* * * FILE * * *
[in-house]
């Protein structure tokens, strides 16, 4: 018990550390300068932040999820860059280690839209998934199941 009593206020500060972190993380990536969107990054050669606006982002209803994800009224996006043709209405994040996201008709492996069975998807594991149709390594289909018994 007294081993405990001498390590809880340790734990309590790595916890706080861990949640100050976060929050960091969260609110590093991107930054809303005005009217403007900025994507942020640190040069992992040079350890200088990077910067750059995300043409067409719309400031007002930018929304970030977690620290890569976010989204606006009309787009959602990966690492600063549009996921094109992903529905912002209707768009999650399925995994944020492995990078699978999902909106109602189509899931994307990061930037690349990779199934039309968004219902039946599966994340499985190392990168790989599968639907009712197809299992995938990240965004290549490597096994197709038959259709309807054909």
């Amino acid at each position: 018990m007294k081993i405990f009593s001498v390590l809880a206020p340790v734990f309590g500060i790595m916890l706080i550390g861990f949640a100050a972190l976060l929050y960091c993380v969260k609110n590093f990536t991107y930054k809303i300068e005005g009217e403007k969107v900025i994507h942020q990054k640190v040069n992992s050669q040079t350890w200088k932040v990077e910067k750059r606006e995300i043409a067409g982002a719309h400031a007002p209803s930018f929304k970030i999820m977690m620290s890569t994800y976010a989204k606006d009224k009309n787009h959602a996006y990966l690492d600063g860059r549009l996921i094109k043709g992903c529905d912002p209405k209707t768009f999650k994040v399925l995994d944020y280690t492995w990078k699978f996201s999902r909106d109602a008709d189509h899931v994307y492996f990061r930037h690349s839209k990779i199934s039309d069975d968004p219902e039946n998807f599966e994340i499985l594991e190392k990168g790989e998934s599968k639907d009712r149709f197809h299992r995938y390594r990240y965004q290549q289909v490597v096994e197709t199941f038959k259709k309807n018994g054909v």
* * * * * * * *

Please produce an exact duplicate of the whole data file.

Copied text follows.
[in-house]
């Protein structure tokens, strides 16, 4: 018990550390300068932040999820860059280690839209998934199941 009593206020500060972190993380990536969107990054050669606006982002209803994800009224996006043709209405994040996201008709492996069975998807594991149709390594289909018994 007294081993405990001498390590809880340790734990309590790595916890706080861990949640100050976060929050960091969260609110590093991107930054809303005005009217403007900025994507942020640190040069992992040079350890200088990077910067750059995300043409067409719309400031007002930018929304970030977690620290890569976010989204606006009309787009959602990966690492600063549009996921094109992903529905912002209707768009999650399925995994944020492995990078699978999902909106109602189509899931994307990061930037690349990779199934039309968004219902039946599966994340499985190392990168790989599968639907009712197809299992995938990240965004290549490597096994197709038959259709309807054909």
């Amino acid at each position: 018990m007294k081993i405990f009593s001498v390590l809880a206020p340790v734990f309590g500060i790595m916890l706080i550390g861990f949640a100050a972190l976060l929050y960091c993380v969260k609110n590093f990536t991107y930054k809303i300068e005005g009217e403007k969107v900025i994507h942020q990054k640190v040069n992992s050669q040079t350890w200088k932040v990077e910067k750059r606006e995300i043409a067409g982002a719309h400031a007002p209803s930018f929304k970030i999820m977690m620290s890569t994800y976010a989204k606006d009224k009309n787009h959602a996006y990966l690492d600063g860059r549009l996921i094109k043709g992903c529905d912002p209405k209707t768009f999650k994040v399925l995994d944020y280690t492995w990078k699978f996201s999902r909106d109602a008709d189509h899931v994307y492996f990061r930037h690349s839209k990779i199934s039309d069975d968004p219902e039946n998807f599966e994340i499985l594991e190392k990168g790989e998934s599968k639907d009712r149709f197809h299992r995938y390594r990240y965004q290549q289909v490597v096994e197709t199941f038959k259709k309807n018994g054909v």